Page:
— Alarms and Discursions • G. K. Chesterton

... laird, pulling up, and pointing with his whip to the scene in front, where a range of purple hills formed a fine background to the loch, with its foreground of tangle-covered stones; "she revels in depicting that sort of thing." ...
— The Eagle Cliff • R.M. Ballantyne

... the bare ground. But as their hearts felt their kinship with woodland, hill, and stream, they were not in exile amidst these. Poets, brought up in an atmosphere of different ideals, would have taken this opportunity of depicting in dismal colours the hardship of the forest-life in order to bring out the martyrdom of Ramachandra with all the emphasis of a strong contrast. But, in the Ramayana, we are led to realise the greatness of the hero, not in a fierce ...
— Creative Unity • Rabindranath Tagore

... In depicting the affliction, which the queen endured upon the execution of Essex, and more especially at the news that he had implored her mercy in vain, the dramatist has fallen infinitely below the historian. Hume relates, that when Nottingham, having in her last illness requested to ...
— The Earl of Essex • Henry Jones

... finished made a comparatively new house. The dining-room bay hung low over the grass, as Frank wished, and the windows were diamond-paned and leaded, swiveled on brass rods. The parlor and dining-room were separated by sliding doors; but the intention was to hang in this opening a silk hanging depicting a wedding scene in Normandy. Old English oak was used in the dining-room, an American imitation of Chippendale and Sheraton for the sitting-room and the bedrooms. There were a few simple water-colors hung here and there, some bronzes of Hosmer ...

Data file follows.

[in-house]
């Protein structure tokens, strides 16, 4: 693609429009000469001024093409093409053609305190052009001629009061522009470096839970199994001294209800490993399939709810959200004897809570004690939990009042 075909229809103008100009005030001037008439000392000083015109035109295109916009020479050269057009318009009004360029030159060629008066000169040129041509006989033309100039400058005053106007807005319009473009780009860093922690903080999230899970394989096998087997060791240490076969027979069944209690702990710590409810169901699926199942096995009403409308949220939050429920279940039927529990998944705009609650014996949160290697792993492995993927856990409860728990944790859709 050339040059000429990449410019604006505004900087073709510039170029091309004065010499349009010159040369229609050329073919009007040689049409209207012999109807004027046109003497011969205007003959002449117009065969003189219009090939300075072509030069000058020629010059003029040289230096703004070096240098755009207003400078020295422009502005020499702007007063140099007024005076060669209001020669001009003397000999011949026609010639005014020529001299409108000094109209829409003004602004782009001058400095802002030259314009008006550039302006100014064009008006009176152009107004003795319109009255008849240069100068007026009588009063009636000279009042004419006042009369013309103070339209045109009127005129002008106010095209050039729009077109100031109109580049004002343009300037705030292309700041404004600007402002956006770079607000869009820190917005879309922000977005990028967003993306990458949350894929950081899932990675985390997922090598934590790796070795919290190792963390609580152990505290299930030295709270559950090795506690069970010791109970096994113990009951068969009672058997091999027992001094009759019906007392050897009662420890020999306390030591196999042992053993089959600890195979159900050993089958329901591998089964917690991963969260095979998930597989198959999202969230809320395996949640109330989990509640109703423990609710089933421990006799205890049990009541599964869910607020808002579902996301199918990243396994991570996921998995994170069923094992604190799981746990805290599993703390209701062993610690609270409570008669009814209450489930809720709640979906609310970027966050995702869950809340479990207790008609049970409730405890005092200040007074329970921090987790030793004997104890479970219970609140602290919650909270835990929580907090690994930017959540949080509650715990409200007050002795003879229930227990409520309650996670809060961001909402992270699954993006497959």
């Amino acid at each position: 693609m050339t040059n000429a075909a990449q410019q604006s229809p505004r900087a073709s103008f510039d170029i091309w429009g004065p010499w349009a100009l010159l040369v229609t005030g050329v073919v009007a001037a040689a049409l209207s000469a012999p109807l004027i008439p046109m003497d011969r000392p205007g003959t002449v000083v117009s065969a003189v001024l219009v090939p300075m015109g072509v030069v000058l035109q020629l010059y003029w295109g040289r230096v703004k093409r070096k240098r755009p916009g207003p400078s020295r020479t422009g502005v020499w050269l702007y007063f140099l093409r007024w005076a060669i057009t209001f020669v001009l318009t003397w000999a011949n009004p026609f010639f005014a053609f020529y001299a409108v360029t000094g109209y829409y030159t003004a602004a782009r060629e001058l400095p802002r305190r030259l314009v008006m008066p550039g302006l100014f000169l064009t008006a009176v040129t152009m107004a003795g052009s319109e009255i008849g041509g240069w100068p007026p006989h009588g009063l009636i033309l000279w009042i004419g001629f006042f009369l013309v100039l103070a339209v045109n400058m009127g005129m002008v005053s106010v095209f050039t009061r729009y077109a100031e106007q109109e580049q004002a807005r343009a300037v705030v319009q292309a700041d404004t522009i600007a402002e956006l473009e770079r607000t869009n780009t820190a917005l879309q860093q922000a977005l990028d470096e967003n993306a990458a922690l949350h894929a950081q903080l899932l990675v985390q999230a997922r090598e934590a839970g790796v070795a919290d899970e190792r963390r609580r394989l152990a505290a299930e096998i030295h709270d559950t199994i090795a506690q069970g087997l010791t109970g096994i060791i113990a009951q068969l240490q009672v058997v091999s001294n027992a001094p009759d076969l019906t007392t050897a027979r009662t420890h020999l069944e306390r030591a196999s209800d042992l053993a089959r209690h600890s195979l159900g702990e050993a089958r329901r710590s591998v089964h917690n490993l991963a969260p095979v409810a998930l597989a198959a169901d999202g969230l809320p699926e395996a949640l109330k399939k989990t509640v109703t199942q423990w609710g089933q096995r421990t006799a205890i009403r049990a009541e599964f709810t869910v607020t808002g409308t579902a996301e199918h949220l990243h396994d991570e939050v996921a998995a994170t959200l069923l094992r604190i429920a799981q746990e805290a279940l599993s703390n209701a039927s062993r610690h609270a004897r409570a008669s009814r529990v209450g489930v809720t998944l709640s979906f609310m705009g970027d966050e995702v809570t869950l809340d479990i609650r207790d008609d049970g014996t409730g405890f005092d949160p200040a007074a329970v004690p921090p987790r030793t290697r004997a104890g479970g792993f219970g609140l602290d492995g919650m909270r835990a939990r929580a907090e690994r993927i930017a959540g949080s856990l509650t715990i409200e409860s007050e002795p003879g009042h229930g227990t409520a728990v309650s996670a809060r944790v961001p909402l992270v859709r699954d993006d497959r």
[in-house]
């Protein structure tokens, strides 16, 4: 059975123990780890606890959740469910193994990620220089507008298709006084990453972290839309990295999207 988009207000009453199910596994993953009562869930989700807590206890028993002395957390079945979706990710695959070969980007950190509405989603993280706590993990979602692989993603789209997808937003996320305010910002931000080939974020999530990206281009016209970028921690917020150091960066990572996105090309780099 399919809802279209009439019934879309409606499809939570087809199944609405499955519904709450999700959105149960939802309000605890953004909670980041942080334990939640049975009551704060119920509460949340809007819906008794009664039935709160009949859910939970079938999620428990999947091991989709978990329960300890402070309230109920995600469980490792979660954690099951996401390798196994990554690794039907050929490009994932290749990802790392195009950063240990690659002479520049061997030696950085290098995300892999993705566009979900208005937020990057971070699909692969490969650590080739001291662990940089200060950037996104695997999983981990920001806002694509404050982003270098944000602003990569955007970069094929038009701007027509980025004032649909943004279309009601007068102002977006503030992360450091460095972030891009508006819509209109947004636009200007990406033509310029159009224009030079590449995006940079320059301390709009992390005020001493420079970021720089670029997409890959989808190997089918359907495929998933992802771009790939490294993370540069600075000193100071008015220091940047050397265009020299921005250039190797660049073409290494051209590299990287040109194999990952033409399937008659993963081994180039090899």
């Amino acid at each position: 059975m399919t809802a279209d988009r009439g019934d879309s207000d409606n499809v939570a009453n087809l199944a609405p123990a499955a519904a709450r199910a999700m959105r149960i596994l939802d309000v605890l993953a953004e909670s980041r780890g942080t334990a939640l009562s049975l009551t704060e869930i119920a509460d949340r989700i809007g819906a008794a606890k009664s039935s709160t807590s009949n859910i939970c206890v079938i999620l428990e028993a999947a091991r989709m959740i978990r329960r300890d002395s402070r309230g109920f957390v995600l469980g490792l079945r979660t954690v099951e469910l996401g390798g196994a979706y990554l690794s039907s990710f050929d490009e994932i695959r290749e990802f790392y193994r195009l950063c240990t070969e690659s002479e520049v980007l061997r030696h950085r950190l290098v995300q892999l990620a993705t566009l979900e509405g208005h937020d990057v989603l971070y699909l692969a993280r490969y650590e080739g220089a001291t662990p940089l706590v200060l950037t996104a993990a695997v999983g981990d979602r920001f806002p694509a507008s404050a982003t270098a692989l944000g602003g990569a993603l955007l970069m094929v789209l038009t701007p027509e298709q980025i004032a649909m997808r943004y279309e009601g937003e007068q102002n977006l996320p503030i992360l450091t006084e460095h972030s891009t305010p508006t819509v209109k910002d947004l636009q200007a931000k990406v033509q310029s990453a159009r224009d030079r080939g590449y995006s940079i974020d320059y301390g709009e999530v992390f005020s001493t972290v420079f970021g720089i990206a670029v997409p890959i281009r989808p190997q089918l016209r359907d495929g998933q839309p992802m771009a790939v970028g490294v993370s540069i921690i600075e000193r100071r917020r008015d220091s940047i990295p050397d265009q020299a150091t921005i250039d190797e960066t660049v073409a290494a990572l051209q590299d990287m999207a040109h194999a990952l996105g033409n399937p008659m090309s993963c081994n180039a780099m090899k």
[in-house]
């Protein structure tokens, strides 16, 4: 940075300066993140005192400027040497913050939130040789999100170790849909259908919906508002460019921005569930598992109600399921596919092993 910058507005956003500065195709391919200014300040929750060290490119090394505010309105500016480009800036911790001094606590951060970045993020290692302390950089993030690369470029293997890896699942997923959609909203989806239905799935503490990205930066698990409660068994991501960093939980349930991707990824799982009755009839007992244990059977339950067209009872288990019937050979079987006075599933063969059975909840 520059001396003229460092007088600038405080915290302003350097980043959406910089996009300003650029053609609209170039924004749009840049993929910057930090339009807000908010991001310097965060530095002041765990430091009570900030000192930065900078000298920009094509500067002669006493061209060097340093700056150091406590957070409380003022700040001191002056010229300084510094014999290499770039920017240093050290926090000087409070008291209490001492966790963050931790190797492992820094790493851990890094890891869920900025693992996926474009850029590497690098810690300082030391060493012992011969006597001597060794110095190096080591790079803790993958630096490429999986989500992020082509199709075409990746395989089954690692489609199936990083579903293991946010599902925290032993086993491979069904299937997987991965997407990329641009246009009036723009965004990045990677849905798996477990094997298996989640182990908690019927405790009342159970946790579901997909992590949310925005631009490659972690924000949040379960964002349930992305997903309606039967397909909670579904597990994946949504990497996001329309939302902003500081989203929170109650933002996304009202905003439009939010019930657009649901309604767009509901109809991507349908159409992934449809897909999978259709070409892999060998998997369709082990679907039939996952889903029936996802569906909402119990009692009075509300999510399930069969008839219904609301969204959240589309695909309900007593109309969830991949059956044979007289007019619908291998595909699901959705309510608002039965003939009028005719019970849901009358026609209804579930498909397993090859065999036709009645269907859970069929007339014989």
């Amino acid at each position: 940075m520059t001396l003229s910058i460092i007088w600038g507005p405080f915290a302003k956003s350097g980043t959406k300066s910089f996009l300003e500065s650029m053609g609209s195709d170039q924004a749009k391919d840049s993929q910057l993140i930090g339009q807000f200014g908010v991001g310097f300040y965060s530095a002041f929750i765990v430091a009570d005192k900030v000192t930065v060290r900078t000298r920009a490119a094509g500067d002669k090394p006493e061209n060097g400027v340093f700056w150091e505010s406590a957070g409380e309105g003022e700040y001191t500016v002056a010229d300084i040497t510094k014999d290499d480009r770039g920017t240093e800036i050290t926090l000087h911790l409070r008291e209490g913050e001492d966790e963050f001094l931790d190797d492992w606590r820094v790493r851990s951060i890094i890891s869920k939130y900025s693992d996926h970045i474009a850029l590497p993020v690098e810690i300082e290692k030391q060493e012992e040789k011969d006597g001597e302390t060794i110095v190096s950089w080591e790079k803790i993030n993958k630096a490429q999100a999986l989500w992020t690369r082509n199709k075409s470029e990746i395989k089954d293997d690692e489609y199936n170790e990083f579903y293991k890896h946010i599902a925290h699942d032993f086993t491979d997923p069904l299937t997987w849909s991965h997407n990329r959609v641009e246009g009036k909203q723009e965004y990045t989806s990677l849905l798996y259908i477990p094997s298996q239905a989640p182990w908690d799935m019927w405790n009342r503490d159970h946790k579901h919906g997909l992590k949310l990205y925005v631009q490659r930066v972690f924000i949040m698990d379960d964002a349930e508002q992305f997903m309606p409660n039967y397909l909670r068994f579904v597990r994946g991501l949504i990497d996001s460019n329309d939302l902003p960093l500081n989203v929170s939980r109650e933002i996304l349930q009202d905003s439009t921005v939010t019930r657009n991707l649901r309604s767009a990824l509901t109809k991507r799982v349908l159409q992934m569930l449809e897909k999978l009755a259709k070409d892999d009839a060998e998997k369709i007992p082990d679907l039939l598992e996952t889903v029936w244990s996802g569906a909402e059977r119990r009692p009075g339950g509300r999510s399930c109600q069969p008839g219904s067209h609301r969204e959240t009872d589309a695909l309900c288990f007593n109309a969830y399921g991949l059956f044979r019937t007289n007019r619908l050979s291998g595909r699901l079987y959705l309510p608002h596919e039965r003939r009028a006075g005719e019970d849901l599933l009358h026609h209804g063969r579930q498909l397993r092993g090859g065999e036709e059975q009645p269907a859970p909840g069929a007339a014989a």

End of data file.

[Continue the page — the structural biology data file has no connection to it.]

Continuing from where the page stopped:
— The Financier • Theodore Dreiser

... By Mr. and Mrs. ERNEST AMES. Twenty splendidly Coloured Plates, with amusing verses, depicting the great events of the nineteenth century. 4to., ...
— Mr. Edward Arnold's New and Popular Books, December, 1901 • Edward Arnold

... excellent example of Mrs. Radcliffe's power of depicting and exciting fear. The loneliness of Emily in the castle, her dread of real dangers inclining her mind to expect the unreal, are shown with an art of which neither Walpole nor Reeve were capable. But, while these writers would have introduced a real spectre as the disturber of Emily's slumber, ...
— A History of English Prose Fiction • Bayard Tuckerman

... to no avail. He wrote letter after letter to the king, depicting the results of Pedrarias' actions, and some tidings of his successive communications, came trickling back to the {44} governor, who had been especially cautioned by the King to deal mercifully with the inhabitants and set them an example of Christian kindness and gentleness ...
— South American Fights and Fighters - And Other Tales of Adventure • Cyrus Townsend Brady